So if we go to Slide 12, the benefits. There's 3 stakeholders here, there's CTM; the customer, of course, suppliers. So the first benefit, as we said before, for CTM is a commercial advantage. We don't have to pay third-party transactional costs, not just the booking tool, but across the whole booking ecosystem. That's a material cost advantage. Secondly, we're controlling our destiny. We can develop and deploy very quickly. We're not beholden to the slowest link in that meshed solution when we have it all ourselves, and we can develop very quickly for customer demands. And thirdly, we're using feedback loops with customers because -- we're not a software house because we've got the client base. We've got over $1 billion in each region. Those clients are giving us great insights for road map development, and we're building things that they need.

Now the customer benefit. As we'll see on Slide 35 and the survey, where we share our latest surveys of both staff and clients, 95% of our customers -- this is in ANZ and Europe, where the tech rollout is very mature. We've got 95% of our customers are extremely satisfied with CTM technology, which means the customer experience is high. And what does that mean for us? That means that you have got a very high uptake. And what we're finding anywhere we go in the world, the uptake on our technology is much, much higher than when we're using third-party tools.

Next, content is king. We talk to our customers all the time, and they don't care where we source content from. They just want to be able to see it all freely in their booking tool. And what we've done with our content layer is we can seamlessly integrate inventory from any source, whether that's hotels, GDS, the New Distribution Capability or APIs. And the good thing is we control that content so our customers can see what they want to see. And of course, we deliver that seamlessly now through CTM's Lightning online booking tool, which is now rolled out globally.

And lastly is the intuitive functionality that provides many features around the booking tool so that we can be agnostic if we have to. And that's things like the data tracking, the analytics, traveler safety and management, forecasting tools that help us demonstrate ROI.

And lastly, it's a supplier benefit. And you've heard a lot about the New Distribution Capability. The key point for us is that we are in a position to [together] display personalized supplier content tailored to CTM customers. And like the picture you can see on this slide, the example would be, for example, in the old days, you could go and search for the best fare from Sydney to Melbourne, which might be $345. Now we have the ability to identify and give people double status points or a premium seat, and they can do that in a bundled price. That's really valuable for the customer. And as we've said before, CTM is partnering with key suppliers all around the world to provide valuable content to different customer types. So we feel we're in a really strong position in terms of the way content is being delivered up.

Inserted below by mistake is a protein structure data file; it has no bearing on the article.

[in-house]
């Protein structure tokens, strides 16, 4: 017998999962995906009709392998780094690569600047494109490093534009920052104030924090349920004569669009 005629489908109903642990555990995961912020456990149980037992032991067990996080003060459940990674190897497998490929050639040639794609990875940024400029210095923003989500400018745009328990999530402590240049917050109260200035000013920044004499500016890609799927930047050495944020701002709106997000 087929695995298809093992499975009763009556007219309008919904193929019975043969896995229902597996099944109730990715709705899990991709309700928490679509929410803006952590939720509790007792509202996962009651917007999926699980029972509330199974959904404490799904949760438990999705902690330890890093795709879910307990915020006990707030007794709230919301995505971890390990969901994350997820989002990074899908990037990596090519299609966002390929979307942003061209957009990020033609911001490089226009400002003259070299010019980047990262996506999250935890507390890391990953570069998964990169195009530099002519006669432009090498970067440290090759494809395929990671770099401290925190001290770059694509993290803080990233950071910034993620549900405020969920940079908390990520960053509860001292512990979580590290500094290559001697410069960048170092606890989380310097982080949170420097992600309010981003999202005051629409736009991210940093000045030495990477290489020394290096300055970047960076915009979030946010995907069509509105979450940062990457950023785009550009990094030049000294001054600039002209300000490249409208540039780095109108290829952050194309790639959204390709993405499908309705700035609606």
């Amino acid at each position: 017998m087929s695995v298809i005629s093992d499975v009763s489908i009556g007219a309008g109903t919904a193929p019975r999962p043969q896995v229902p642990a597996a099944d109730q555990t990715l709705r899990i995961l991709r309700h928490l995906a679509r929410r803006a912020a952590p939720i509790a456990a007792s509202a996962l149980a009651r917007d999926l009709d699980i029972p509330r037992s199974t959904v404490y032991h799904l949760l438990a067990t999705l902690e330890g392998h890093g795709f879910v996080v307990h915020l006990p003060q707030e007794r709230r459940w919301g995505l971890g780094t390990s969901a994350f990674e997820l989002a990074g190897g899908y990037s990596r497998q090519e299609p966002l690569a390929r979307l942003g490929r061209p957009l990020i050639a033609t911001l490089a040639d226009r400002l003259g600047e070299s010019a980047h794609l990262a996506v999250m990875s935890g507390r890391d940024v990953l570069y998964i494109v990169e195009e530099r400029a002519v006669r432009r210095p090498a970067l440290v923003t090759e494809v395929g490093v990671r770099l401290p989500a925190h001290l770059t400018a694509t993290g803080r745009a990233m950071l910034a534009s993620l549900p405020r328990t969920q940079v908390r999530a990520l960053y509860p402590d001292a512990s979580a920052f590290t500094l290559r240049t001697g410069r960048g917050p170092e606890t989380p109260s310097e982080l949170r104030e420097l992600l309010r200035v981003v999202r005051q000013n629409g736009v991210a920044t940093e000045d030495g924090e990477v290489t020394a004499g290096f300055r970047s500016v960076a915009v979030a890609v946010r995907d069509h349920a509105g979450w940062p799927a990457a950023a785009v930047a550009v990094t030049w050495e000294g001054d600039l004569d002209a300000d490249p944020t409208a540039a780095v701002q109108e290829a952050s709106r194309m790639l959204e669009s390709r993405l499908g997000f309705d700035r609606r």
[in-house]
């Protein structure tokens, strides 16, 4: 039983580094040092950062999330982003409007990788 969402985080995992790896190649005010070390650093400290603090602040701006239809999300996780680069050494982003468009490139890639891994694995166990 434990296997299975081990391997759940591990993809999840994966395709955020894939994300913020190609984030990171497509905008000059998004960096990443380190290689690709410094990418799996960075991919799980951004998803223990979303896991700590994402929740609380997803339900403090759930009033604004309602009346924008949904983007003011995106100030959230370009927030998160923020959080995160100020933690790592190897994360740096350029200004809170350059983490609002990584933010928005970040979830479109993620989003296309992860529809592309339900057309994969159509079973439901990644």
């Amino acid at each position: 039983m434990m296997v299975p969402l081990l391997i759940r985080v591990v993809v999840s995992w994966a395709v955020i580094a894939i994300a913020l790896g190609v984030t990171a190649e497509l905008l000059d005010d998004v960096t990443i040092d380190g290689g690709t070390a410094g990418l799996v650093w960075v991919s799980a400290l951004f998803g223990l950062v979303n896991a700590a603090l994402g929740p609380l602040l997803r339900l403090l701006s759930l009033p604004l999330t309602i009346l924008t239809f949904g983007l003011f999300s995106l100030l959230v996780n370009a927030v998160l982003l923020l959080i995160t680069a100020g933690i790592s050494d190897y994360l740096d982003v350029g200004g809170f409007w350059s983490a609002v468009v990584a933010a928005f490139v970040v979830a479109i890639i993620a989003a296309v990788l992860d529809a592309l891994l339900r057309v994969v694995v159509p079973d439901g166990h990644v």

Okay. Now on to Slide 13, the financial outcomes. This is where the rubber hits the road for CTM. The key outcomes here is that, when we have the technology rolled out, we get materially stronger market share growth in a region and we get expanding EBITDA margins. Let me explain why.

So if you look at these charts here. The left-hand-side chart shows improving productivity from FY '16 to '19. Why I've chosen this year band -- this is where our in-house technology started to really scale. And what you can see is that over that time period, productivity has improved by 30%, and this is really twofold. Firstly, it's -- supporting our own technology is much more productive and seamless for our staff than third-party technology because it's integrated. And secondly, because clients want to use our online booking for simple itineraries, they're choosing to do that instead of using our consultants. And what that means is that our staff time is focused on servicing the highly complex and high-demand itineraries that corporate travel is really all about. And they're not spending their time on nonclient or unproductive tasks, and that's why we're getting such good productivity. The right-hand chart shows the increasing profit margin over that same period per full-time equivalent, and that's up 66% in 3 years. And this is a combination of clients when they use our technology for simple transactions rather than our team, but also it's the very large cost advantage we have by not having to pay third parties for technology in the ecosystem.

So one of the end results is that we clearly win more clients. We've got strong market share gains because our technology is more usable and it's integrated to support. And it's -- than we do with third parties. And more importantly, we're getting EBITDA margin increasing through a combination of lower costs and better use of time of our staff on highly complex booking requests.